Pizza Stone

If you are going to make pizza regularly (and you should – it’s really healthy), then buy a pizza stone. These come in both round and rectangular shapes and are made with everything from ceramic to clay to different mixtures of cement. The latter appears to be more durable (I have broken more than a few ceramic pizza stones).

Place the stone in a cold oven and set the temperature to 500°F. It will take about 20 minutes to heat the oven and stone together. I generally place my shaped pizza dough directly on the stone and then add the toppings. You can use a peel (the large paddle you see in pizza restaurants) and assemble the pizza prior to sliding it onto the stone.

By using a pizza stone, the heat will be transferred evenly to your pizza, crisping the crust. Over time, the stone will darken. When you are done cooking, simply shut off the oven and let the stone cool. I don’t use water on mine but simply brush it off or use a spatula to scrape off anything that has stuck to the stone.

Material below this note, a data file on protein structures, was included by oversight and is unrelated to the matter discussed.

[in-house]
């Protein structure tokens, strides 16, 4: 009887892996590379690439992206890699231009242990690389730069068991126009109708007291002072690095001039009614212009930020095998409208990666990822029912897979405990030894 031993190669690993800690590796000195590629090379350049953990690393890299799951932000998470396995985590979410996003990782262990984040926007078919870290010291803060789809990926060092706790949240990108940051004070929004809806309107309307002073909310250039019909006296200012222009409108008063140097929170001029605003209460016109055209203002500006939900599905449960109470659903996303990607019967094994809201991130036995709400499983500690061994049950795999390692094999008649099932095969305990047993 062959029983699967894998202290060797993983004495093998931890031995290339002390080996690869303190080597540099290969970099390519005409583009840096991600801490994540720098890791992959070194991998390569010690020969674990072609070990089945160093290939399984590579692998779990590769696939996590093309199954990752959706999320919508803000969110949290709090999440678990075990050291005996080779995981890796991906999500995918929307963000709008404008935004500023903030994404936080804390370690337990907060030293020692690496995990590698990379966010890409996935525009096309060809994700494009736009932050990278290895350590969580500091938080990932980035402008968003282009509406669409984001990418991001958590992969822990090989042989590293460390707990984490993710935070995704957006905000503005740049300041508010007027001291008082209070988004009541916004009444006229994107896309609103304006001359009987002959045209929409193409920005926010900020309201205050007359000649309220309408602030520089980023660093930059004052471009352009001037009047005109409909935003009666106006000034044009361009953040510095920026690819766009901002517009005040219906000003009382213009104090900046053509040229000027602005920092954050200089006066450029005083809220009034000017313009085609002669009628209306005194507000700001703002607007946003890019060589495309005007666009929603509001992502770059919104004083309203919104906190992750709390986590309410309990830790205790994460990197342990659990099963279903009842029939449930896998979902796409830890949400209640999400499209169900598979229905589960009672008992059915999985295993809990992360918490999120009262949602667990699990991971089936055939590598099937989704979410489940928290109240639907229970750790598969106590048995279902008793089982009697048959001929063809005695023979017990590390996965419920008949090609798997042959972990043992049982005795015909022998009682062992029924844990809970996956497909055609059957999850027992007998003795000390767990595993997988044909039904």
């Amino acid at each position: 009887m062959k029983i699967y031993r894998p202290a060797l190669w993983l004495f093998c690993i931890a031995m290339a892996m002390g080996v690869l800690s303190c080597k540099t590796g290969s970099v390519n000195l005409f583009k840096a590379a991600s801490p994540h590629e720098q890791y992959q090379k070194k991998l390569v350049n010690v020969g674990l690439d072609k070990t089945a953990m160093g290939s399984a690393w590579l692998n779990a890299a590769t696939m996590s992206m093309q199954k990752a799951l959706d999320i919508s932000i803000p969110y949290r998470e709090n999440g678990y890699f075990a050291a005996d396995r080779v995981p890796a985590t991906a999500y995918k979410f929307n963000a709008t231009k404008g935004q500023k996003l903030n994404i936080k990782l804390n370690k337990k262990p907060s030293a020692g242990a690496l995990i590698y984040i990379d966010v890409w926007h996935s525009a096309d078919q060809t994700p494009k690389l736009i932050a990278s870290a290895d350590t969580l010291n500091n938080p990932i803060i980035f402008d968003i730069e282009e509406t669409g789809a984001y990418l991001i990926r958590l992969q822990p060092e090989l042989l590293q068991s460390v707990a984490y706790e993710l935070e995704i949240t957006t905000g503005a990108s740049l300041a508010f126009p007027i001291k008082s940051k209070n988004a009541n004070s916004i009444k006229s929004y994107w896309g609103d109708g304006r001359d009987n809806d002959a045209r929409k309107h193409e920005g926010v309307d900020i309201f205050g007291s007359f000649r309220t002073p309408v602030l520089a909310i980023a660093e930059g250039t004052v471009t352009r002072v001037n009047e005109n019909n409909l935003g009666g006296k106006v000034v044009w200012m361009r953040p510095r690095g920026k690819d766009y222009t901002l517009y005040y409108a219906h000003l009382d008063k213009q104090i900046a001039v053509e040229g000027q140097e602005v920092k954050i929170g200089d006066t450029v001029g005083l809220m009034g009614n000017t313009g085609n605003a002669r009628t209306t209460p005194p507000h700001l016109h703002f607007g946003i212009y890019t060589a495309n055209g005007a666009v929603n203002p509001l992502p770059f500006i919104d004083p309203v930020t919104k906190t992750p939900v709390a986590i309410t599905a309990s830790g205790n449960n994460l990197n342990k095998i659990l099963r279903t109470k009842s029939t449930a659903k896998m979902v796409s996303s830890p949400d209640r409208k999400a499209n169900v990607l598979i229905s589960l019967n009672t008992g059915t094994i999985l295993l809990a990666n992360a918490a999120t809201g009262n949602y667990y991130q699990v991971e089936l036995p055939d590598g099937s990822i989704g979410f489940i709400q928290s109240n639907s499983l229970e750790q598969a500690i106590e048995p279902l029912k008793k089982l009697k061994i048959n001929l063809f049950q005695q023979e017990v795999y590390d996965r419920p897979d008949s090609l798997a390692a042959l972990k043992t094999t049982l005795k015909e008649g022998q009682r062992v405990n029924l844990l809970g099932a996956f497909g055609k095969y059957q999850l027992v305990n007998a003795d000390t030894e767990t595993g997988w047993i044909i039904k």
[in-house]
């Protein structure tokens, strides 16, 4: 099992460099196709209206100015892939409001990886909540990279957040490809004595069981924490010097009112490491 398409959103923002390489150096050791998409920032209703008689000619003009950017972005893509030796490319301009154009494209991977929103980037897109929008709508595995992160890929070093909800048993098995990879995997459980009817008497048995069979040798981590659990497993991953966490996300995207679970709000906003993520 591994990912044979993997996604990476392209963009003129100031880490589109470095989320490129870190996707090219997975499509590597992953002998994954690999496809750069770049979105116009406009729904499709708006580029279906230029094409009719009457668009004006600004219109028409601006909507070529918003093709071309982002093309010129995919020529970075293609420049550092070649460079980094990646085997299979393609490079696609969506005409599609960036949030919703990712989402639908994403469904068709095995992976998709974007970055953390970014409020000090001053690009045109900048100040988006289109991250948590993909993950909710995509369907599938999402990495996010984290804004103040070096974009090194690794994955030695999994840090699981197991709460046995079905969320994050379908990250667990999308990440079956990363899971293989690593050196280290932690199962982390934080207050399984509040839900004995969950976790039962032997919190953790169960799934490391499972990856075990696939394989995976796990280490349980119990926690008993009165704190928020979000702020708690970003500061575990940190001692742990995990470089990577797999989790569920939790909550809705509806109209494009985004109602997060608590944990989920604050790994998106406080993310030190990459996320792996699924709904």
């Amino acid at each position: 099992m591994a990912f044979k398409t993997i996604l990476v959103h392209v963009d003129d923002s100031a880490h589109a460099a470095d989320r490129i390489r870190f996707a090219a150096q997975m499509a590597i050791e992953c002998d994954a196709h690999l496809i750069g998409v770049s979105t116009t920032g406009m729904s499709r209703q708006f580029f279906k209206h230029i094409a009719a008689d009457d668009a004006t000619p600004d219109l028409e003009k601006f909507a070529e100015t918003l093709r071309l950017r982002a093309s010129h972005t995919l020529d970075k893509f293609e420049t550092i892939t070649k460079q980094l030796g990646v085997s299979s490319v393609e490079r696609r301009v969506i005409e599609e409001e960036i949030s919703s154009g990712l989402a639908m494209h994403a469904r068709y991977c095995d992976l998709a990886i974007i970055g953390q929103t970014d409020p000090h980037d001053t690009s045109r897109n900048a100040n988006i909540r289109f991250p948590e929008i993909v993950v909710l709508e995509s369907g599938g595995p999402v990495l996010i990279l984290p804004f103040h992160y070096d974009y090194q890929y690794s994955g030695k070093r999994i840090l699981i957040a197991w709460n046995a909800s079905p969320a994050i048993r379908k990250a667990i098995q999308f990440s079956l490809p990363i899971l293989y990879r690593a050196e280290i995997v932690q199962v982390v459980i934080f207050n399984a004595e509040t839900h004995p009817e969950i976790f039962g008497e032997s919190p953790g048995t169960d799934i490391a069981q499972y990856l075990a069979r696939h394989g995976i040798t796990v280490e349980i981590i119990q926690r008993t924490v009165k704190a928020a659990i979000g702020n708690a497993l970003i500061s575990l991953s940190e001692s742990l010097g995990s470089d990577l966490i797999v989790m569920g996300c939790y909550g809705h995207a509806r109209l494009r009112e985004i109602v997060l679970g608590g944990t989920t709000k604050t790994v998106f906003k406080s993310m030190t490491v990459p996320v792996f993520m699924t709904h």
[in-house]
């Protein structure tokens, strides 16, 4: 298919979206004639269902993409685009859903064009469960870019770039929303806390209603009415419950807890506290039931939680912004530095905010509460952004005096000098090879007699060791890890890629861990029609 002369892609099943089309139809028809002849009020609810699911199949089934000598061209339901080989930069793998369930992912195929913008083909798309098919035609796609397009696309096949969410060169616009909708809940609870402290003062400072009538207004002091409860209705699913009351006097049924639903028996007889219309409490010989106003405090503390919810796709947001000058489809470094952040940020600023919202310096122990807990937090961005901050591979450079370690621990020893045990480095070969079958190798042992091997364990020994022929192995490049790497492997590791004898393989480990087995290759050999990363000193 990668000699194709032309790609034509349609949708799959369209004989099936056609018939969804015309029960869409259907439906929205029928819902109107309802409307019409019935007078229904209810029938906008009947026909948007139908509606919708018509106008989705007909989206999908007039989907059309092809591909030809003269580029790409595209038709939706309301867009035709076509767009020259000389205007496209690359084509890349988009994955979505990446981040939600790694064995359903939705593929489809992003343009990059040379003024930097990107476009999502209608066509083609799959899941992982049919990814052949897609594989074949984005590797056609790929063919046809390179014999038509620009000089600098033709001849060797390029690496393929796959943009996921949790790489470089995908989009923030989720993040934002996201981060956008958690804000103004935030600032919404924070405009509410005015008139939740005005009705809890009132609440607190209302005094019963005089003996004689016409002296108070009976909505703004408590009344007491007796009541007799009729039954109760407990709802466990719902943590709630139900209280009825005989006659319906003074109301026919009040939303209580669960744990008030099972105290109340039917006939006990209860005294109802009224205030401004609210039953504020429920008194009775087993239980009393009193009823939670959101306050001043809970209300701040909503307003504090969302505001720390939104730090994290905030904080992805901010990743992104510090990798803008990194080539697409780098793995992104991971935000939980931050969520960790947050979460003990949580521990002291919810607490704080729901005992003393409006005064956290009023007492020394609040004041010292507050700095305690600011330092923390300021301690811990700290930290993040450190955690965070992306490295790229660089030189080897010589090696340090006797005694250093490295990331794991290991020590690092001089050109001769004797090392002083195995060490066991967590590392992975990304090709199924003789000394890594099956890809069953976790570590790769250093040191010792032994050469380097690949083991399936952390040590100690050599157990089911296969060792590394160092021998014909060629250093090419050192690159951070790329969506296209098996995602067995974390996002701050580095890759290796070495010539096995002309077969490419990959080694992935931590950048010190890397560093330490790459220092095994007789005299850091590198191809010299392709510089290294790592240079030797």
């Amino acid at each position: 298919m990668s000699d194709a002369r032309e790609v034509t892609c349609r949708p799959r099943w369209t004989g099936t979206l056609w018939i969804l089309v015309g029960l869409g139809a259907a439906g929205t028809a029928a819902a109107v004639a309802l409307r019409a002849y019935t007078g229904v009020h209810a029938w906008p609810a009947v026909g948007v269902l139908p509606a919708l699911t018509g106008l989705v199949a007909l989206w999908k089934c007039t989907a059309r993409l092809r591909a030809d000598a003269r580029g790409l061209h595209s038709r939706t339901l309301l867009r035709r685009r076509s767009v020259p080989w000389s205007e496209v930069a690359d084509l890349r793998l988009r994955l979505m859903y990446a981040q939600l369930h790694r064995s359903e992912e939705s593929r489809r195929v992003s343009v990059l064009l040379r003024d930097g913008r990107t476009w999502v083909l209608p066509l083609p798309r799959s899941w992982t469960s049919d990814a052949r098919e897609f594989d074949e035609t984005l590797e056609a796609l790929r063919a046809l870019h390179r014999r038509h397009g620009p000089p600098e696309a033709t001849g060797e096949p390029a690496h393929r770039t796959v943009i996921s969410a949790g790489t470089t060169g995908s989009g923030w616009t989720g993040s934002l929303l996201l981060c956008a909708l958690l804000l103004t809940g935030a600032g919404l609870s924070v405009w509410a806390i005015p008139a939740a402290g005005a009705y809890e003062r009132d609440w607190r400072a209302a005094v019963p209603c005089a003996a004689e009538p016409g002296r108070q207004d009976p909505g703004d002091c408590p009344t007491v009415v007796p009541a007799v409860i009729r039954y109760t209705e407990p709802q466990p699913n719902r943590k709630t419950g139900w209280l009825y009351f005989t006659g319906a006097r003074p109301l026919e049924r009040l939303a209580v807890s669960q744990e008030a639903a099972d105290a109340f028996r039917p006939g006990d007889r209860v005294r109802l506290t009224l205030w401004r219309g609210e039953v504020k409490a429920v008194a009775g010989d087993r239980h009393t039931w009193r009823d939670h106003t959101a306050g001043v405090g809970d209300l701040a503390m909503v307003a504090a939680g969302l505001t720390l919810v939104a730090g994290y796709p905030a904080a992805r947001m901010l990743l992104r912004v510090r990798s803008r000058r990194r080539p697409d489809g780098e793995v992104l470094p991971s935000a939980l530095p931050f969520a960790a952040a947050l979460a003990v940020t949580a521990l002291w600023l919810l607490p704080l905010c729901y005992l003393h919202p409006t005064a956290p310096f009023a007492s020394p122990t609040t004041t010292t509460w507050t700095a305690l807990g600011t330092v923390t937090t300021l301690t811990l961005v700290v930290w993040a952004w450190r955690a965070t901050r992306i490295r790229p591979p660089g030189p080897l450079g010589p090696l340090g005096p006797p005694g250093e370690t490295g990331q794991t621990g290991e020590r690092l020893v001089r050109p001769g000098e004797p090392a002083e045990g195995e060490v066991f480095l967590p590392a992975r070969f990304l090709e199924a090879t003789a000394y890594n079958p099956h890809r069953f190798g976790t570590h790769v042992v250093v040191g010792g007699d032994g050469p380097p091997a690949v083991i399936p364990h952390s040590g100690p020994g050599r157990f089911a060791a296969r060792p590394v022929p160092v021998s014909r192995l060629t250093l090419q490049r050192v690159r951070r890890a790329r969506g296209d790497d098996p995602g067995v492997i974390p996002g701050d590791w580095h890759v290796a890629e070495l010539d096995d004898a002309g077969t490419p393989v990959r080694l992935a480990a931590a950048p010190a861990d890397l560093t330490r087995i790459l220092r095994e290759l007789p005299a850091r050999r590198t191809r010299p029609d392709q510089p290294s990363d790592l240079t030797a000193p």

Dr. Gourmet Recommends:

If you have limited space, the smaller round pizza stone will work well. If you live in a small apartment, it will be easy to store and it will fit fine in smaller ovens.

I use a larger and heavier stone like this one. It's a little more expensive but makes fine pizza. You can squeeze three small pizzas on the stone easily.

Seriously, these are great pans and seasoning them is so easy. Just check out the instructions above.